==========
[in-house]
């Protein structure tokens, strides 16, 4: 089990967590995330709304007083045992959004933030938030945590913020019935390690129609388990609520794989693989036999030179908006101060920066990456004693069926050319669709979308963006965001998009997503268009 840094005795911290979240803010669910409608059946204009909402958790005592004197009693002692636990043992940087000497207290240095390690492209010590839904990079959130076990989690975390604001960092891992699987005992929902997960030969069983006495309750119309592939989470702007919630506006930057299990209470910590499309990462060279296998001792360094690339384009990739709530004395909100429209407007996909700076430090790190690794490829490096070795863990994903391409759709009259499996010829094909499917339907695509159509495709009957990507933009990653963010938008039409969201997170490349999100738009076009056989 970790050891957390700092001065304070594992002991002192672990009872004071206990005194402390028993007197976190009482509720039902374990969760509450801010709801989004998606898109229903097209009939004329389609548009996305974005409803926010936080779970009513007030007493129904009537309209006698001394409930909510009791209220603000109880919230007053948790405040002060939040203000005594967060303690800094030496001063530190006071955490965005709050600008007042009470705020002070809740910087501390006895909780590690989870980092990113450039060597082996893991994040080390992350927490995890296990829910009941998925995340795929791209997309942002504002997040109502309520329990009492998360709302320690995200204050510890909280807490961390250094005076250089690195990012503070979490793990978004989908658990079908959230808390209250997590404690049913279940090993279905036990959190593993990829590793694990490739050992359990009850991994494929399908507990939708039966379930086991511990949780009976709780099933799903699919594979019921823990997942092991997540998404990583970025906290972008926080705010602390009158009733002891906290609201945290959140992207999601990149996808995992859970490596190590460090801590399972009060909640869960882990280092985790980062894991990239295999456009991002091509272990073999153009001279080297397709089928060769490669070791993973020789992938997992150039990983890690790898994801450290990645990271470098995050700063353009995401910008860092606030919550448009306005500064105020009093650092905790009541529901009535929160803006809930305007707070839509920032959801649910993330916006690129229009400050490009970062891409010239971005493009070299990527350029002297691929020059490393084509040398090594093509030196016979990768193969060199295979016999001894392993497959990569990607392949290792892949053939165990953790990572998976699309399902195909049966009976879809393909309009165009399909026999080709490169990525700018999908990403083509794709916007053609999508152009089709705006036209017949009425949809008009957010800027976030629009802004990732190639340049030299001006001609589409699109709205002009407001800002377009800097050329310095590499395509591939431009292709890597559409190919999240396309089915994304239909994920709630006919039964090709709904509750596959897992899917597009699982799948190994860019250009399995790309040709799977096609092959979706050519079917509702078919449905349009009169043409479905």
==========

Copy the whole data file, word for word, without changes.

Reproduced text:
[in-house]
């Protein structure tokens, strides 16, 4: 089990967590995330709304007083045992959004933030938030945590913020019935390690129609388990609520794989693989036999030179908006101060920066990456004693069926050319669709979308963006965001998009997503268009 840094005795911290979240803010669910409608059946204009909402958790005592004197009693002692636990043992940087000497207290240095390690492209010590839904990079959130076990989690975390604001960092891992699987005992929902997960030969069983006495309750119309592939989470702007919630506006930057299990209470910590499309990462060279296998001792360094690339384009990739709530004395909100429209407007996909700076430090790190690794490829490096070795863990994903391409759709009259499996010829094909499917339907695509159509495709009957990507933009990653963010938008039409969201997170490349999100738009076009056989 970790050891957390700092001065304070594992002991002192672990009872004071206990005194402390028993007197976190009482509720039902374990969760509450801010709801989004998606898109229903097209009939004329389609548009996305974005409803926010936080779970009513007030007493129904009537309209006698001394409930909510009791209220603000109880919230007053948790405040002060939040203000005594967060303690800094030496001063530190006071955490965005709050600008007042009470705020002070809740910087501390006895909780590690989870980092990113450039060597082996893991994040080390992350927490995890296990829910009941998925995340795929791209997309942002504002997040109502309520329990009492998360709302320690995200204050510890909280807490961390250094005076250089690195990012503070979490793990978004989908658990079908959230808390209250997590404690049913279940090993279905036990959190593993990829590793694990490739050992359990009850991994494929399908507990939708039966379930086991511990949780009976709780099933799903699919594979019921823990997942092991997540998404990583970025906290972008926080705010602390009158009733002891906290609201945290959140992207999601990149996808995992859970490596190590460090801590399972009060909640869960882990280092985790980062894991990239295999456009991002091509272990073999153009001279080297397709089928060769490669070791993973020789992938997992150039990983890690790898994801450290990645990271470098995050700063353009995401910008860092606030919550448009306005500064105020009093650092905790009541529901009535929160803006809930305007707070839509920032959801649910993330916006690129229009400050490009970062891409010239971005493009070299990527350029002297691929020059490393084509040398090594093509030196016979990768193969060199295979016999001894392993497959990569990607392949290792892949053939165990953790990572998976699309399902195909049966009976879809393909309009165009399909026999080709490169990525700018999908990403083509794709916007053609999508152009089709705006036209017949009425949809008009957010800027976030629009802004990732190639340049030299001006001609589409699109709205002009407001800002377009800097050329310095590499395509591939431009292709890597559409190919999240396309089915994304239909994920709630006919039964090709709904509750596959897992899917597009699982799948190994860019250009399995790309040709799977096609092959979706050519079917509702078919449905349009009169043409479905």